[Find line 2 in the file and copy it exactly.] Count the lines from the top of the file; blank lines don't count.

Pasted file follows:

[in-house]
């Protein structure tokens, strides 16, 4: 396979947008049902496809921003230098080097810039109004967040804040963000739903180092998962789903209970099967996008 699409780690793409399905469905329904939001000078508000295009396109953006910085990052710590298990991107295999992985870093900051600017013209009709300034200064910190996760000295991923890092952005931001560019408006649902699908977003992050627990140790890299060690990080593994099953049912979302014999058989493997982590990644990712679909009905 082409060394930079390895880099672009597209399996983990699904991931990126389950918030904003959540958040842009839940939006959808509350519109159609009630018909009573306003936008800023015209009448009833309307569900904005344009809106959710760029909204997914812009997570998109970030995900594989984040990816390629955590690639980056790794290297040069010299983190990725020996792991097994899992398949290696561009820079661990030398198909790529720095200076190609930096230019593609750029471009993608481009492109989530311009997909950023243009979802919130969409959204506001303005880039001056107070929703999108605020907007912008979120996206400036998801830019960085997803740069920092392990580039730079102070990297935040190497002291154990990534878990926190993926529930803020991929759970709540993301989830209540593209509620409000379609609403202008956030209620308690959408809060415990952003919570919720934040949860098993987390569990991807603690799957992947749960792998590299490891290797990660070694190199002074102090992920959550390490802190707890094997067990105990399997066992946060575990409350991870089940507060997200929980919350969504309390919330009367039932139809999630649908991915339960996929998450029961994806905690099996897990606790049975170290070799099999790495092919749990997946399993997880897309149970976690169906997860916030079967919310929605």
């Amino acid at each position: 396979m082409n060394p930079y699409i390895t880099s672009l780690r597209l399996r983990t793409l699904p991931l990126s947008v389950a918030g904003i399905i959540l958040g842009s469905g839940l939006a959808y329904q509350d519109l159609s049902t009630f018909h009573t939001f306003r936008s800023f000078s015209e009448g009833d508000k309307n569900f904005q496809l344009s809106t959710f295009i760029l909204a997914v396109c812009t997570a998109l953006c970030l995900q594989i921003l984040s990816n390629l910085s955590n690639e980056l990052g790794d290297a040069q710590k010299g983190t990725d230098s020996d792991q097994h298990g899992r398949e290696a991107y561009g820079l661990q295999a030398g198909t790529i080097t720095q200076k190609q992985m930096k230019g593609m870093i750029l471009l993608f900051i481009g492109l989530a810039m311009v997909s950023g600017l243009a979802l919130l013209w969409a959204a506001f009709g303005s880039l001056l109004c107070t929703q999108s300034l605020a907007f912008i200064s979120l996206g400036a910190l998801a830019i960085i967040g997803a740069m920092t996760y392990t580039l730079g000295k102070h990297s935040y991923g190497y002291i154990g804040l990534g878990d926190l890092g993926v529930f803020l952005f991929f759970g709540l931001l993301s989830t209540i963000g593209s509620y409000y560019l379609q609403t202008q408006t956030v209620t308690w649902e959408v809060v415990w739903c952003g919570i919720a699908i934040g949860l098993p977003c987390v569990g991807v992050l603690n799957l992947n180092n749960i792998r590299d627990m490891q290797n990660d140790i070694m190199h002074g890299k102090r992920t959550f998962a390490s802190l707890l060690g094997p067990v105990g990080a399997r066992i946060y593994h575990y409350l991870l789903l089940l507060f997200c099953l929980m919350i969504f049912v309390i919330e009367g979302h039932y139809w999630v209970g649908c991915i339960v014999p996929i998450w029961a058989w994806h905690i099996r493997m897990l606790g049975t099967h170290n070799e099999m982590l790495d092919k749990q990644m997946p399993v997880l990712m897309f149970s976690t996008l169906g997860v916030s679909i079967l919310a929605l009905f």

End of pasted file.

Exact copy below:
């Protein structure tokens, strides 16, 4: 396979947008049902496809921003230098080097810039109004967040804040963000739903180092998962789903209970099967996008 699409780690793409399905469905329904939001000078508000295009396109953006910085990052710590298990991107295999992985870093900051600017013209009709300034200064910190996760000295991923890092952005931001560019408006649902699908977003992050627990140790890299060690990080593994099953049912979302014999058989493997982590990644990712679909009905 082409060394930079390895880099672009597209399996983990699904991931990126389950918030904003959540958040842009839940939006959808509350519109159609009630018909009573306003936008800023015209009448009833309307569900904005344009809106959710760029909204997914812009997570998109970030995900594989984040990816390629955590690639980056790794290297040069010299983190990725020996792991097994899992398949290696561009820079661990030398198909790529720095200076190609930096230019593609750029471009993608481009492109989530311009997909950023243009979802919130969409959204506001303005880039001056107070929703999108605020907007912008979120996206400036998801830019960085997803740069920092392990580039730079102070990297935040190497002291154990990534878990926190993926529930803020991929759970709540993301989830209540593209509620409000379609609403202008956030209620308690959408809060415990952003919570919720934040949860098993987390569990991807603690799957992947749960792998590299490891290797990660070694190199002074102090992920959550390490802190707890094997067990105990399997066992946060575990409350991870089940507060997200929980919350969504309390919330009367039932139809999630649908991915339960996929998450029961994806905690099996897990606790049975170290070799099999790495092919749990997946399993997880897309149970976690169906997860916030079967919310929605």